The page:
Keeping our communities safe, and our operations legal, on the wings of a rapidly growing technology.
So let’s talk about drones, shall we? Drones, UAV, UAS, RPAS, or a plastic bag—according to the latest drone spotting by a pilot at the London’s Heathrow Airport—regardless of what they are called, there are becoming much more prevalent all around us. They are so in your face now it hurts. As Stantec’s representative on the UAS Governance Committee, as well as running commercial UAS operations in Canada, it hurts me too since everyone wants one. They seem like toys in many cases, but in fact, there are strict rules for the legal use of them.
Stantec’s Geomatics team in Edmonton bought a first fixed-wing drone almost three years ago, and added a multirotor system just recently. We bought them specifically for survey and mapping purposes as it was the next new tool on the market, and we have always been early adopters of new technology. We have been working with a number of different groups across Stantec on other potential use cases including wildlife monitoring, bridge inspections, and detecting archaeological features. There are many opportunities for the technology in our industry, but it is also important for us to recognize that there is a lot of hype with the technology as well. In some cases, it’s an effective tool, but in others, it just isn’t practical—and a lot of it has to do with which side of the border you’re on.
The part that most people don’t realize with drones is there are strict rules in place in both Canada and the US regarding the commercial use of a UAS. There is a big difference between “Recreational Use” and “Commercial Use”. People think there is a fine line between the two, but there really isn’t. It is quite black and white. Commercial Use is when a drone collects data for project work, whether paid or not. It is that simple. If you use the data for design, as-builts, marketing, etc., it is considered Commercial Use, and needs to be collected according to legislation in both the US and Canada. This goes for both our own internal operations, as well as when hiring a sub-consultant.
So what does that mean for getting work done with a drone? Well, here’s the legal rundown. Canada splits the country into five regions for commercial permits, and a Special Flight Operating Certificate (SFOC) is required. Stantec currently holds permits in all regions across Canada with the exception of Quebec. We have worked very hard the last few years to obtain our SFOCs for these regions, which will allow others at Stantec to expand into this work if they require it.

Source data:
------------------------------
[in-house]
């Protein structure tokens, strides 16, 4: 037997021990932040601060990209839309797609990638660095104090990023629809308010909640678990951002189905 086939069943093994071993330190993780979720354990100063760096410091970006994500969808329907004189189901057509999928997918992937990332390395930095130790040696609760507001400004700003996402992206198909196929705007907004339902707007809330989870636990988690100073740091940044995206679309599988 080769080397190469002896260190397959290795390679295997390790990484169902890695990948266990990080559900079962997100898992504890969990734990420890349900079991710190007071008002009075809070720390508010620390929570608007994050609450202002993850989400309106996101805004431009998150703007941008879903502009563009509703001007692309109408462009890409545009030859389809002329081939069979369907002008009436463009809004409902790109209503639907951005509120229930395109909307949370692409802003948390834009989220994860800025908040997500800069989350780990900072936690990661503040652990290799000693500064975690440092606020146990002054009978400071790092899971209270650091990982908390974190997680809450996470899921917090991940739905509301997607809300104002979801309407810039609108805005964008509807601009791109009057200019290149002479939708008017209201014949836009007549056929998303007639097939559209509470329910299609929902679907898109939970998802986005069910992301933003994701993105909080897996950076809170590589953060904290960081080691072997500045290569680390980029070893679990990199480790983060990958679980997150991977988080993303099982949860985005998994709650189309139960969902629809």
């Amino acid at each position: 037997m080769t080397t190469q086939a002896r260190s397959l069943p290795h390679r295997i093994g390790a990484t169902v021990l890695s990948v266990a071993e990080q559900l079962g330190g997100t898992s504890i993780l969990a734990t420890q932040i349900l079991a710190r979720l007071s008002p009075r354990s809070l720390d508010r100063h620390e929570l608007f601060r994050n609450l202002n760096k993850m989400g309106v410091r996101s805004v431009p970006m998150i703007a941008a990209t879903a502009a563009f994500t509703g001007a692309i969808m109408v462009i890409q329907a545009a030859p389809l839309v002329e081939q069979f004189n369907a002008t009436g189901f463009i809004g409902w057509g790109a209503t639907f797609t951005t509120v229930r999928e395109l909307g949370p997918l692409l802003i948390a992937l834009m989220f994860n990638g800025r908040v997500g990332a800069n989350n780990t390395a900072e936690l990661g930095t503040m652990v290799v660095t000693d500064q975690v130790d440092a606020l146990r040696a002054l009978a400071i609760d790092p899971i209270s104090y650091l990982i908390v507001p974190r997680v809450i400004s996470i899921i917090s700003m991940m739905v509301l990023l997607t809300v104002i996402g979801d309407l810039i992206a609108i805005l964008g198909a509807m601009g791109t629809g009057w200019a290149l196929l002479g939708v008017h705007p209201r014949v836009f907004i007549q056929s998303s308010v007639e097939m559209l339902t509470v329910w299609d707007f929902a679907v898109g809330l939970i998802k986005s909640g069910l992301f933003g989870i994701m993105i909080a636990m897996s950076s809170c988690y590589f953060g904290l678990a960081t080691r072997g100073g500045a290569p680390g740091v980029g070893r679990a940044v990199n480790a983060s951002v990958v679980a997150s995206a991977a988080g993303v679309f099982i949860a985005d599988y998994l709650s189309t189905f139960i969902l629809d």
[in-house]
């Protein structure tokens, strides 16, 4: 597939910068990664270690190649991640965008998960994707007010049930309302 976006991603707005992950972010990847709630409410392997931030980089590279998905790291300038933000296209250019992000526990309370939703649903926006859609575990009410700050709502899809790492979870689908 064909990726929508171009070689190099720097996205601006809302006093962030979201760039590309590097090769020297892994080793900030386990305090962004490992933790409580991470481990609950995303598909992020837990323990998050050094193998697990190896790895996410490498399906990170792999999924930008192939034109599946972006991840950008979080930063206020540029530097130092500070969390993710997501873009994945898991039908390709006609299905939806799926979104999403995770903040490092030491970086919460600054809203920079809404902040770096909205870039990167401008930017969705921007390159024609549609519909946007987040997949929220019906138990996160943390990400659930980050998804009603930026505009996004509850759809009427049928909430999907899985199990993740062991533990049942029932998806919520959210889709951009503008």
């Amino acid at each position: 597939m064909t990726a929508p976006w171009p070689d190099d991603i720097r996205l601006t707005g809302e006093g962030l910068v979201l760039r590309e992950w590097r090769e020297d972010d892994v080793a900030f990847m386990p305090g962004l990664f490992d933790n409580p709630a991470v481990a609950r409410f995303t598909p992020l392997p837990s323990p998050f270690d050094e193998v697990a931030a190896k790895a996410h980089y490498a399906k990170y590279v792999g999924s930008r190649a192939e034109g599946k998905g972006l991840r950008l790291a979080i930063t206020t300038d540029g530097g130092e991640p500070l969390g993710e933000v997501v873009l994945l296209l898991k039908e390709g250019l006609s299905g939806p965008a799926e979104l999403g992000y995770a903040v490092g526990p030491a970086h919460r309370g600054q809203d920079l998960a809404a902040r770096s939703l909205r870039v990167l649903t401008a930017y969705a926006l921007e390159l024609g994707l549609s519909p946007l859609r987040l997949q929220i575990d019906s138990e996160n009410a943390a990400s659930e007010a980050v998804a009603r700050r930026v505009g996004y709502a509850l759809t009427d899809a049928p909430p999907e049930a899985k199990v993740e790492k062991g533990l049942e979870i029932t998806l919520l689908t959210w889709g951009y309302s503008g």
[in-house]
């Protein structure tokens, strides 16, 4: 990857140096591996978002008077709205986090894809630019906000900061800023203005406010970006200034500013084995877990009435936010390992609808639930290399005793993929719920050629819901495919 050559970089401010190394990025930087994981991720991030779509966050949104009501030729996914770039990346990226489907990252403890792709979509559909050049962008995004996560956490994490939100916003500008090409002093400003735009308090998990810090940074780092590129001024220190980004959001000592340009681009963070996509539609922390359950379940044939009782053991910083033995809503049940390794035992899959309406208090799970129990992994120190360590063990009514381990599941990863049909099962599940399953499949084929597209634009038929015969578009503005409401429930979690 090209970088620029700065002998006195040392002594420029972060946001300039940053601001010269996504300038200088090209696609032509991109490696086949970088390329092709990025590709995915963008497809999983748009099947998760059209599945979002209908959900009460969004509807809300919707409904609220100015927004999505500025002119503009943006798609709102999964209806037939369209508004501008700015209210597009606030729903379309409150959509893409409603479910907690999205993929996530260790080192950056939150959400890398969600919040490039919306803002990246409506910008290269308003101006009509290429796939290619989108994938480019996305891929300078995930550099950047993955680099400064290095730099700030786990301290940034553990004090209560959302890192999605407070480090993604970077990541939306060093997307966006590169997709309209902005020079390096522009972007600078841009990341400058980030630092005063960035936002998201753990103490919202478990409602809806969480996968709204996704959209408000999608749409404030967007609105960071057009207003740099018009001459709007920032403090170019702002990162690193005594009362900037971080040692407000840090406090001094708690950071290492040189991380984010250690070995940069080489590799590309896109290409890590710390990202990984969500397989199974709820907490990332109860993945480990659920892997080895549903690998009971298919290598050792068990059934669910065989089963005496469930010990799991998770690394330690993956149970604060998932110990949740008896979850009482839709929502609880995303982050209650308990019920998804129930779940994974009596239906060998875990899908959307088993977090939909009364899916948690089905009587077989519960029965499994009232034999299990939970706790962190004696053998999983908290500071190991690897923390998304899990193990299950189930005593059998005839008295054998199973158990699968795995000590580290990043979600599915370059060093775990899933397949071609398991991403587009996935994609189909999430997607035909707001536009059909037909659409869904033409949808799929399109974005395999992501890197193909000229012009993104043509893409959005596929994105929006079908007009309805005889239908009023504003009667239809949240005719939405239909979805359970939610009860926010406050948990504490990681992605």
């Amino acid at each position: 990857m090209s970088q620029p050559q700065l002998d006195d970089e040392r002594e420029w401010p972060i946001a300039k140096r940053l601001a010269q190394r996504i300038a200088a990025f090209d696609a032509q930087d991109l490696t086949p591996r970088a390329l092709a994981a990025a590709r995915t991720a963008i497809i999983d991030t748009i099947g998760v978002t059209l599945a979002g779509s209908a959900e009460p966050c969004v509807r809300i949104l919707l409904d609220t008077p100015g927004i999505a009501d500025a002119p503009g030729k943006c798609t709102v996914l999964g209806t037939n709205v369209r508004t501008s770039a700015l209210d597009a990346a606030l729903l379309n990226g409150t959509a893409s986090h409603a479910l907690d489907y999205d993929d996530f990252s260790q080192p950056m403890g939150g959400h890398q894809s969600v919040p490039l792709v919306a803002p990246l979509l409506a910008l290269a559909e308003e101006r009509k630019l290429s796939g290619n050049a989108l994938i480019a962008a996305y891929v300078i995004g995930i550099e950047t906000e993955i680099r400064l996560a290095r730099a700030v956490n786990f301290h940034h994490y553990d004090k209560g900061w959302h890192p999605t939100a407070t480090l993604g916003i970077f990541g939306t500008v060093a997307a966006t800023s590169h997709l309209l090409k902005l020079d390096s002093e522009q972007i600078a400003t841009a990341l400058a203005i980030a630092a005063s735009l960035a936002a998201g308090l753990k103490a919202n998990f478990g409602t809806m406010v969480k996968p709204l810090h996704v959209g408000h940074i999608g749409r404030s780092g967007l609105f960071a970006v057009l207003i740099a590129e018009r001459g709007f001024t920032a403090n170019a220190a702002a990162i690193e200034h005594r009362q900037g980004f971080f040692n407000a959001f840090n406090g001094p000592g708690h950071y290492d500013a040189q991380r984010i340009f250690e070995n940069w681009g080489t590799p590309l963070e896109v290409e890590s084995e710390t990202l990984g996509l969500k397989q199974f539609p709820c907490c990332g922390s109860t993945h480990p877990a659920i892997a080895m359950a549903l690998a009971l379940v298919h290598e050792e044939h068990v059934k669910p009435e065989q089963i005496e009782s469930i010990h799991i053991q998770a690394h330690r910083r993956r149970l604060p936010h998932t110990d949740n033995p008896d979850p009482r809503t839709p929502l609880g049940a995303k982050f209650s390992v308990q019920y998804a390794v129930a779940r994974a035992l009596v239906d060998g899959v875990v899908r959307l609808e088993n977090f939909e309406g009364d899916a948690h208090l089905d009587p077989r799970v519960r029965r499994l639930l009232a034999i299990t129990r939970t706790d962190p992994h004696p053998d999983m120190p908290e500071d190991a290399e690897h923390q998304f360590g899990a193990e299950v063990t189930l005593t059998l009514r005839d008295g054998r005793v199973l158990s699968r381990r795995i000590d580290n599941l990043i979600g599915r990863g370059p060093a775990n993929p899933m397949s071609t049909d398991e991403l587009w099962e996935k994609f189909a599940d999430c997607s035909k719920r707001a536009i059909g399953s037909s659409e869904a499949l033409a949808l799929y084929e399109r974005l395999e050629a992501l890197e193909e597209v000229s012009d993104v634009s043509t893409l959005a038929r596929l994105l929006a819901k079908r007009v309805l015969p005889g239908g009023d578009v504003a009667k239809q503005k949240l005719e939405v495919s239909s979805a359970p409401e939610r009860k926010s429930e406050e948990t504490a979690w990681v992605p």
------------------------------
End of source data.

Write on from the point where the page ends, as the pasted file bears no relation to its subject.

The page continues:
In the US there is a similar process to operate legally, which is under a Section 333 Exemption. It is somewhat more onerous than in Canada, as there are many restrictions around commercial operations including the requirement to hold a Sport Pilots License in order to operate legally. These restrictions will hopefully be relaxed this year, but there are definitely restrictions around who can operate as well as where you can operate. As a result, we don’t currently have any internal UAS services in the US, but we are working to make that possible as regulations allow.
However, it’s important to us, as responsible members of our communities, that we ensure that safe and legal operations are followed with this technology. We are working on developing minimum standards for team members at Stantec to become operators. We realize that there is incredible value in the technology for many of our clients, but there is also a lot of risk to ensure we operate safely around the public and on our project sites, as well as ensure we deliver data products to high standards.
To continue supporting the responsible use of this technology, I am excited to be presenting on a panel at the AUVSI conference in New Orleans on May 3rd about “Drones in the Enterprise.” I’ll be sharing how we are working on streamlining data collection and processing to create cloud connected products, all while ensuring we are operating legally under our permits and insurance policies. Our most important goal is to protect the public in the communities we work in, while ensuring the people at Stantec are operating safely and legally as well.
About the AuthorMore Content by Kevin Grover